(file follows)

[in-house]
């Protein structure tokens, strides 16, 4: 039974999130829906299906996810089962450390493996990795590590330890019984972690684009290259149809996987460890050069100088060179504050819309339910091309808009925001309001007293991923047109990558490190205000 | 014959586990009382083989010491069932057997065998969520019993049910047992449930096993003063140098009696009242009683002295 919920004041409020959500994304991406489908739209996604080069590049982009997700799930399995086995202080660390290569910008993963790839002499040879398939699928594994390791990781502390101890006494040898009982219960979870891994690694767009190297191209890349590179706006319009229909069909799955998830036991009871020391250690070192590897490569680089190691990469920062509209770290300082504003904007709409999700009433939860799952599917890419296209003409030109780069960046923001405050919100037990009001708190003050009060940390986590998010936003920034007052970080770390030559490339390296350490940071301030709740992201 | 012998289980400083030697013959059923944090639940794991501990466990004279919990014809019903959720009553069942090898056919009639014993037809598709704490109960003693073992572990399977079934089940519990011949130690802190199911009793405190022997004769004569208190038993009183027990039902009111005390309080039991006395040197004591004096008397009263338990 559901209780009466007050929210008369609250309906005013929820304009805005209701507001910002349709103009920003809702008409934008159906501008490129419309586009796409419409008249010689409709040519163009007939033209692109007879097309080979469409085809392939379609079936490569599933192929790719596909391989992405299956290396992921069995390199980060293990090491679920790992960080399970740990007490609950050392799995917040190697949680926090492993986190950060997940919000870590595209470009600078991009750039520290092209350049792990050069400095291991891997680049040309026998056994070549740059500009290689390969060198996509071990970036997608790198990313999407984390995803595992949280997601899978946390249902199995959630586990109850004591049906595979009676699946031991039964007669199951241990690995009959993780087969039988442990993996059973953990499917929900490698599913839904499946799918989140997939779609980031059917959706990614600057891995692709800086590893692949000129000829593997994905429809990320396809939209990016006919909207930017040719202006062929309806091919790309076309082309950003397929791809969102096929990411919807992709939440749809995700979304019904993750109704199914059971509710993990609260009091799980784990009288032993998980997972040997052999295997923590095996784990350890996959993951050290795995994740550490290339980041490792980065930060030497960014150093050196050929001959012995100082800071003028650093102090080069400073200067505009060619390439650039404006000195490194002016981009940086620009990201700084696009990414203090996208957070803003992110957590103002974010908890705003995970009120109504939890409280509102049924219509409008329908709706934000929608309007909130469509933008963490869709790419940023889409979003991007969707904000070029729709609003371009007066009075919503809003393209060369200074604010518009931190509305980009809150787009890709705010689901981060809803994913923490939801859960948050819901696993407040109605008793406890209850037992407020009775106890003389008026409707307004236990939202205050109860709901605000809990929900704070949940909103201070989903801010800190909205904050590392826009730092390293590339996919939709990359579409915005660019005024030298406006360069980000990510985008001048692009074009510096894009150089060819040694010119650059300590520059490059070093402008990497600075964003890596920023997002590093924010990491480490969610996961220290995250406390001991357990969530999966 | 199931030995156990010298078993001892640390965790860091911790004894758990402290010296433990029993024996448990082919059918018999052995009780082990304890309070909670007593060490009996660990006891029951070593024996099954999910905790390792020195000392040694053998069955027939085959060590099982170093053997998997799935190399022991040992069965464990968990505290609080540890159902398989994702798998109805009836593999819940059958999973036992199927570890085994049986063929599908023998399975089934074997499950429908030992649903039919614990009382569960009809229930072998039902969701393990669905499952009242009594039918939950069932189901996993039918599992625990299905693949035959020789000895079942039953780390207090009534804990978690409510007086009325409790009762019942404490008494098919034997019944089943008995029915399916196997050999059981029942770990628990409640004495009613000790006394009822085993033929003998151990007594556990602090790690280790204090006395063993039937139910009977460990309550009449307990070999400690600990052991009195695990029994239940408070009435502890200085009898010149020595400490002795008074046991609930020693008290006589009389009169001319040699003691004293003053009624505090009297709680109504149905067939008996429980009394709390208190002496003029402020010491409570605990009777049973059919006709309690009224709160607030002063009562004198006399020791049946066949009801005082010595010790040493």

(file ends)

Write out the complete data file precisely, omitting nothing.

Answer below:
[in-house]
């Protein structure tokens, strides 16, 4: 039974999130829906299906996810089962450390493996990795590590330890019984972690684009290259149809996987460890050069100088060179504050819309339910091309808009925001309001007293991923047109990558490190205000 | 014959586990009382083989010491069932057997065998969520019993049910047992449930096993003063140098009696009242009683002295 919920004041409020959500994304991406489908739209996604080069590049982009997700799930399995086995202080660390290569910008993963790839002499040879398939699928594994390791990781502390101890006494040898009982219960979870891994690694767009190297191209890349590179706006319009229909069909799955998830036991009871020391250690070192590897490569680089190691990469920062509209770290300082504003904007709409999700009433939860799952599917890419296209003409030109780069960046923001405050919100037990009001708190003050009060940390986590998010936003920034007052970080770390030559490339390296350490940071301030709740992201 | 012998289980400083030697013959059923944090639940794991501990466990004279919990014809019903959720009553069942090898056919009639014993037809598709704490109960003693073992572990399977079934089940519990011949130690802190199911009793405190022997004769004569208190038993009183027990039902009111005390309080039991006395040197004591004096008397009263338990 559901209780009466007050929210008369609250309906005013929820304009805005209701507001910002349709103009920003809702008409934008159906501008490129419309586009796409419409008249010689409709040519163009007939033209692109007879097309080979469409085809392939379609079936490569599933192929790719596909391989992405299956290396992921069995390199980060293990090491679920790992960080399970740990007490609950050392799995917040190697949680926090492993986190950060997940919000870590595209470009600078991009750039520290092209350049792990050069400095291991891997680049040309026998056994070549740059500009290689390969060198996509071990970036997608790198990313999407984390995803595992949280997601899978946390249902199995959630586990109850004591049906595979009676699946031991039964007669199951241990690995009959993780087969039988442990993996059973953990499917929900490698599913839904499946799918989140997939779609980031059917959706990614600057891995692709800086590893692949000129000829593997994905429809990320396809939209990016006919909207930017040719202006062929309806091919790309076309082309950003397929791809969102096929990411919807992709939440749809995700979304019904993750109704199914059971509710993990609260009091799980784990009288032993998980997972040997052999295997923590095996784990350890996959993951050290795995994740550490290339980041490792980065930060030497960014150093050196050929001959012995100082800071003028650093102090080069400073200067505009060619390439650039404006000195490194002016981009940086620009990201700084696009990414203090996208957070803003992110957590103002974010908890705003995970009120109504939890409280509102049924219509409008329908709706934000929608309007909130469509933008963490869709790419940023889409979003991007969707904000070029729709609003371009007066009075919503809003393209060369200074604010518009931190509305980009809150787009890709705010689901981060809803994913923490939801859960948050819901696993407040109605008793406890209850037992407020009775106890003389008026409707307004236990939202205050109860709901605000809990929900704070949940909103201070989903801010800190909205904050590392826009730092390293590339996919939709990359579409915005660019005024030298406006360069980000990510985008001048692009074009510096894009150089060819040694010119650059300590520059490059070093402008990497600075964003890596920023997002590093924010990491480490969610996961220290995250406390001991357990969530999966 | 199931030995156990010298078993001892640390965790860091911790004894758990402290010296433990029993024996448990082919059918018999052995009780082990304890309070909670007593060490009996660990006891029951070593024996099954999910905790390792020195000392040694053998069955027939085959060590099982170093053997998997799935190399022991040992069965464990968990505290609080540890159902398989994702798998109805009836593999819940059958999973036992199927570890085994049986063929599908023998399975089934074997499950429908030992649903039919614990009382569960009809229930072998039902969701393990669905499952009242009594039918939950069932189901996993039918599992625990299905693949035959020789000895079942039953780390207090009534804990978690409510007086009325409790009762019942404490008494098919034997019944089943008995029915399916196997050999059981029942770990628990409640004495009613000790006394009822085993033929003998151990007594556990602090790690280790204090006395063993039937139910009977460990309550009449307990070999400690600990052991009195695990029994239940408070009435502890200085009898010149020595400490002795008074046991609930020693008290006589009389009169001319040699003691004293003053009624505090009297709680109504149905067939008996429980009394709390208190002496003029402020010491409570605990009777049973059919006709309690009224709160607030002063009562004198006399020791049946066949009801005082010595010790040493």